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Rain, rain, glorious rain!

By Carolyn B. Edwards BCC Staff Writer

Photo by Shiloh R. Edwards
Photographers couldn't resist the unusual sight of a rise on the Medina River this week.

Nearly every corner of Bandera County received welcome rainfall for Memorial Day weekend. Light traces of precipitation began falling as early as Wednesday, May 21, according to CoCoRaHS volunteers' reports, and continued through Tuesday morning, May 27.
The welcome break in the current long-term drought brought lots of people out the Bandera City Park to look at the rushing currents and rising river level. It was the social event of the year!
Volunteers with the Community Collaborative Rain, Hail & Snow network report daily rainfall for each 24 hour period. Anyone can access their website and pull up the maps of the county to see where the rain fell and how much.
The weekend of rainfall was the result of a stalled front over the region, combined with an upper air storm system moving east very slowly. A lot of moist Gulf air brought in by south to southeasterly winds helped add to the creation of thunderstorms.
Bandera County was under a flash flood warning Sunday evening and again on Monday as the heaviest storms of the period moved across the area.
The good folks out in Utopia toted up some of the highest totals with six to eight inches recorded in a couple of locations in the far west end of the county. Feather Wilson, Courier Tarpley columnist, reported 6.71 inches at his weather station as of Monday noon.
A resident of Medina reported neighbors claiming at least four inches total and as much as eight inches in some areas.
A CoCoRaHS site on 470 near Schmidtke Road collected 4.88 inches, another four and one-quarter inches was marked just off of Highway 16 South about halfway between Bandera and Pipe Creek, and a location about halfway down 1283 reported over four and a quarter inches during the period. A site just south of the intersection of 1283 and PR 37 noted a big 5.70 inches Tuesday morning as a total for the previous 24 hours.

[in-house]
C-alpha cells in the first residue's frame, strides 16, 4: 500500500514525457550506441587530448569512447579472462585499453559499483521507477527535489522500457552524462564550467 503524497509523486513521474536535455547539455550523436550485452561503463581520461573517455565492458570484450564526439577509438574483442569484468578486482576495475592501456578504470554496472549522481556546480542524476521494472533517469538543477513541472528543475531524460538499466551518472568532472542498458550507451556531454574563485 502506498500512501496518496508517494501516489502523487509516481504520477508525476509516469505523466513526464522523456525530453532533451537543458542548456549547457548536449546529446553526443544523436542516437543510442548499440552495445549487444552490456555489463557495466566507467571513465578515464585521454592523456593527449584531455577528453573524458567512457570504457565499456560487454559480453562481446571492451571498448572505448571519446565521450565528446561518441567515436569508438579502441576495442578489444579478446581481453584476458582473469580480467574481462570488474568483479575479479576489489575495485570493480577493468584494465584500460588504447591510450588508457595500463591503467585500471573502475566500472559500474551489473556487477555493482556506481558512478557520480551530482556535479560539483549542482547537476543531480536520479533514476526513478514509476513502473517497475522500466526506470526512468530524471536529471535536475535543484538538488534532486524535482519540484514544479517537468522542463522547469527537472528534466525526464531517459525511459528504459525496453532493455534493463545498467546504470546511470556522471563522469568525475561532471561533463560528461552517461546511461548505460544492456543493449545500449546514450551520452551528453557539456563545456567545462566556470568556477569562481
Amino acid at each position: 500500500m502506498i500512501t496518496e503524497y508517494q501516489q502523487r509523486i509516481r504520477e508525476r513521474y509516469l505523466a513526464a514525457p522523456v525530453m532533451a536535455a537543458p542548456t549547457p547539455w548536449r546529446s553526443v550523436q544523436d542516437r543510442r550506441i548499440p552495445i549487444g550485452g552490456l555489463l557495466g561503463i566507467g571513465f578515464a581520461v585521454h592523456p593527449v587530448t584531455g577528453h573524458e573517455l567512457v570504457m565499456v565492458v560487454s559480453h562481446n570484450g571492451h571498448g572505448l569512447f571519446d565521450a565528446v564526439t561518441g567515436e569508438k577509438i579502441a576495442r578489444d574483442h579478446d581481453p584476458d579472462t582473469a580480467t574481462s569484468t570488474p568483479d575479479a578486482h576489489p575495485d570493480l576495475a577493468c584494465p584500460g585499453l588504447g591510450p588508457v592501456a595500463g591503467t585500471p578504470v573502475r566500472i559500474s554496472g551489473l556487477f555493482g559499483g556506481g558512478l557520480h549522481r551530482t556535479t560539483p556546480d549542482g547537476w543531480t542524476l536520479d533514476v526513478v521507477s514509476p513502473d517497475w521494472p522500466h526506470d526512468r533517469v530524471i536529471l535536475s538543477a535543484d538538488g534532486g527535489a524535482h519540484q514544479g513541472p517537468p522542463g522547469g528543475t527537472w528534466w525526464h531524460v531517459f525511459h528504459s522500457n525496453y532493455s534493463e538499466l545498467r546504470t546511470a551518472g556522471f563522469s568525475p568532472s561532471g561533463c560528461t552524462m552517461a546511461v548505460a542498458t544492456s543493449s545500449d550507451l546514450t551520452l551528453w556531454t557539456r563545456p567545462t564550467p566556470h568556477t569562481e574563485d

The USGS gauge on the Medina River on Patterson Street in Medina rose from four feet on May 24 to 10.25 feet on Monday morning, May 26. The gauge at Bandera City Park measured 6.76 feet Monday morning, but had hit as high as 8.5 feet during the night. It was at less than three feet on May 24 before the rains began to fall.
Medina Lake level rose from -91.33 feet on Monday to -88.26 feet Tuesday, a rise of 3.07 feet. As runoff moves downstream, those levels should continue to rise throughout the week.
Bandera County road and bridge department reported a few road closures but no major flood damage as of Tuesday morning.
Lightning and storm damage included some electrical outages and damage to Bandera Electric Cooperative's system Sunday and Monday.
According to BEC Communications Specialist Brianna Goodloe, "Since the evening of May 25 through approximately 8:30 am May 27, 986 members experienced an outage on our system. The majority of the outages on the system involved only one member and lasted 1-5 hours. Some outages were shorter with only a handful of members and lasted under an hour. Others were larger, involving 14-66 members and lasted an average of 3.6 hours."
The cooperative's largest outage occurred in the Boerne area and affected 607 members. "It began just before 11 pm on May 25 and crews had service restored at 8:37 am on Monday. Lines were broken due to the conditions. Members are being served from other routes until the line can be repaired."
City Marshal Charlie Hicks reported a pleasantly quiet weekend despite the parade, rodeo and rain. "We didn't have to arrest anybody and we didn't get many calls related to the rain, so it was a remarkably good Memorial Day weekend for us," he said.